Protocol at the Crossroads: Rethinking Anti-Trafficking Law from an Indian Labor Law Perspective
2015. “Protocol at the Crossroads: Rethinking Anti-Trafficking Law from an Indian labor law perspective,” Anti-Trafficking Review, Special Issue on ‘15 Years of the UN Trafficking Protocol’ Issue 4, 33-55.
16 Pages Posted: 11 Apr 2016 Last revised: 29 Apr 2016
Date Written: June 8, 2015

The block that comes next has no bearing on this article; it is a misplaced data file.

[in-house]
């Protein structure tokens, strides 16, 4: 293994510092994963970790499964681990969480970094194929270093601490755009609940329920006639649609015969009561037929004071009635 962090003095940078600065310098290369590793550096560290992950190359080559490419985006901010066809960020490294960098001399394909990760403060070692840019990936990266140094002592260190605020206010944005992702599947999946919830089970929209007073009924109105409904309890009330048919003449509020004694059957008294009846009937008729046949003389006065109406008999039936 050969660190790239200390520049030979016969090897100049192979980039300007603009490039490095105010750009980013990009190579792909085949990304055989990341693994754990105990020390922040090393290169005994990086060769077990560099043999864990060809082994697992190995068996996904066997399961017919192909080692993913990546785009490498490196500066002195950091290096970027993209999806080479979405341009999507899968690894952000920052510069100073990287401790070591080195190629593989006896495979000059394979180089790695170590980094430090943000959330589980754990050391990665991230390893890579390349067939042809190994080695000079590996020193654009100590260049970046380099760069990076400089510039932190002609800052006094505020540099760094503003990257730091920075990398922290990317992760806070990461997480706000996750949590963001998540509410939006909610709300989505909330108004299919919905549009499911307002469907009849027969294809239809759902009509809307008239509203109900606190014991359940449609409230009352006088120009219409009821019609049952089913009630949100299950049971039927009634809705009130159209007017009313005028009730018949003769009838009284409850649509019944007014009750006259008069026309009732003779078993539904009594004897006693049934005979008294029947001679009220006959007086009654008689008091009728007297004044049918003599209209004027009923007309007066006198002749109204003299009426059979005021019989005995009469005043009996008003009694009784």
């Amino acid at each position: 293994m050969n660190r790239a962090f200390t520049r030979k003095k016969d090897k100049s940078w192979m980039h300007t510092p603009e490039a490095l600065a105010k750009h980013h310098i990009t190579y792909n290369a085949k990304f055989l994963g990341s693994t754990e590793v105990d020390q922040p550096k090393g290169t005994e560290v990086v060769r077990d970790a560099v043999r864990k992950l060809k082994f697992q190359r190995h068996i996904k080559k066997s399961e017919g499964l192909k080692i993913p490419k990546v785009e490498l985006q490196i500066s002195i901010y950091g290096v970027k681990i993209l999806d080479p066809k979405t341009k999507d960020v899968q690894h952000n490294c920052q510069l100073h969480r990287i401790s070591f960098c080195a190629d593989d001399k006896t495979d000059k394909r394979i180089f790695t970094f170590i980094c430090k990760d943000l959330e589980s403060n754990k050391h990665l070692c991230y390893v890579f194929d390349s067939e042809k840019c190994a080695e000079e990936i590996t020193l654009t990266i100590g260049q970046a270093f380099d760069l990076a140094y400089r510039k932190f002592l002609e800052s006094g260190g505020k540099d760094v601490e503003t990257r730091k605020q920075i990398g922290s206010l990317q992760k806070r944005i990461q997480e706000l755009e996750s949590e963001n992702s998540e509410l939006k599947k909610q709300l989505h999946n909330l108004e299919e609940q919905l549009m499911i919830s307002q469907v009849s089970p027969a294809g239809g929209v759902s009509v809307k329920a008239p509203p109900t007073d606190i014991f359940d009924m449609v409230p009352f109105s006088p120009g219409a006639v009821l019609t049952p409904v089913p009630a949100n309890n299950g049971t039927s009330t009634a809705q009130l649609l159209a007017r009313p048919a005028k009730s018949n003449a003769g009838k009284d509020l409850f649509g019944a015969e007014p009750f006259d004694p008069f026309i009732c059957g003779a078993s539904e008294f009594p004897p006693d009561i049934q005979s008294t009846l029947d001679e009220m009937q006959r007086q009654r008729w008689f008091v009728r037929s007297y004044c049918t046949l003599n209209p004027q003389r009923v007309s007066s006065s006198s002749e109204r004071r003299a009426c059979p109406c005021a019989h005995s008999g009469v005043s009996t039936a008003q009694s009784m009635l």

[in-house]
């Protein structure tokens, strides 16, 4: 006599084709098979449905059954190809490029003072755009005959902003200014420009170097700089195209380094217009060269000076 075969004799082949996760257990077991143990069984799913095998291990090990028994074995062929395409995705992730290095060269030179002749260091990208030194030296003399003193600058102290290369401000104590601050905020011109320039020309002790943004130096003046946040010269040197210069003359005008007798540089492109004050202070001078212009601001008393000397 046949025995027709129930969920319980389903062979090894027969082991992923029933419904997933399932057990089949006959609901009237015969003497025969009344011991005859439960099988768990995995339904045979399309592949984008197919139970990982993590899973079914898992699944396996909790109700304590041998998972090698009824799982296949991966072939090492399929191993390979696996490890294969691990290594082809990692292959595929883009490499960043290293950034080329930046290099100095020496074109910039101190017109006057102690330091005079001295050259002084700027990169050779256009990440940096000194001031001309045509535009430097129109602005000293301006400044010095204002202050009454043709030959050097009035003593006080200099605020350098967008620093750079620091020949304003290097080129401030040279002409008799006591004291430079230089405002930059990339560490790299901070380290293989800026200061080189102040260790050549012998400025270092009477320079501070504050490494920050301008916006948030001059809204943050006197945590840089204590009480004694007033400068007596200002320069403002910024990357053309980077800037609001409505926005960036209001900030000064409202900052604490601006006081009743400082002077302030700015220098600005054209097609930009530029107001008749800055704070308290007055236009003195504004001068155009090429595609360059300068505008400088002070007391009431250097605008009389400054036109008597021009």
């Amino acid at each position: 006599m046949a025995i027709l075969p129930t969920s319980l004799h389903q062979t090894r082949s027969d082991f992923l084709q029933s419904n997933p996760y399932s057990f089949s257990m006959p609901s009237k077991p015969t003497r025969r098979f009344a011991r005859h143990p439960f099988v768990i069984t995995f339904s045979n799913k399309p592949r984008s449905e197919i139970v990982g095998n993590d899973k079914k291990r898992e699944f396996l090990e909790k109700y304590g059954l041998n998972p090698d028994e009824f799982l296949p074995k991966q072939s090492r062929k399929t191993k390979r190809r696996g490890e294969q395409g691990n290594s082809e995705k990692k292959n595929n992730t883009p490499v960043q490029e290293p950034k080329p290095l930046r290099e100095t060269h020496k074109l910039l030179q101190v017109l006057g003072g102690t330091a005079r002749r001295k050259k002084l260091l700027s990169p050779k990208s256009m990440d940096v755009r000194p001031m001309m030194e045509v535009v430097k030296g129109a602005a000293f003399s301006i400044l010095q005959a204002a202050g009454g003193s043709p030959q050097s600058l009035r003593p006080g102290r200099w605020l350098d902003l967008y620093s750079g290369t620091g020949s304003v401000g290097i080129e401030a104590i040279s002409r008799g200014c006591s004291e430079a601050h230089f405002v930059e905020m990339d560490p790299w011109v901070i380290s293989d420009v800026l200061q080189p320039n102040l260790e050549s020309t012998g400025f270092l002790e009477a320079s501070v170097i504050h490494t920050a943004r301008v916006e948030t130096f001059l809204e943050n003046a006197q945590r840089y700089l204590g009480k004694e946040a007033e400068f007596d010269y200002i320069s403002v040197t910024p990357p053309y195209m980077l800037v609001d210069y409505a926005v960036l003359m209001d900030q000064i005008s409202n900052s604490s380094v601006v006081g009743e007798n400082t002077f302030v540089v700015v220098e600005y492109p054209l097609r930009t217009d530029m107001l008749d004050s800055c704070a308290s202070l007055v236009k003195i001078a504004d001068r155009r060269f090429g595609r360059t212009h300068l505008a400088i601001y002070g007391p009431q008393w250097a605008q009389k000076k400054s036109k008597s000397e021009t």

As we approach the fifteenth anniversary of the United Nations Trafficking Protocol, we can discern several phases of its diffusion, materialisation and interpretation in domestic criminal law regimes across the world. Although not exclusively preoccupied with sex work and sex trafficking anymore, the fact remains that the inordinate attention on trafficking in Western industrialised economies is disproportionate to the extent of the problem. Only 7% of the world’s 20.9 million forced labourers are in developed economies while 56% are in Asia Pacific. Yet in BRIC countries like India, with a substantial majority of the world’s trafficked victims and where 90% of all trafficking is domestic, trafficking has gained policy resonance only relatively recently. Even as India remains an active site for sexual humanitarianism with international and local abolitionist groups actively targeting sex workers, the article argues that less developed countries like India can play a crucial role in reorienting international anti-trafficking law and policy. Towards that goal, this article offers India’s bonded, contract and migrant labour laws as a robust labour law model against trafficking in contrast to the criminal justice model propagated by the Trafficking Protocol worldwide.
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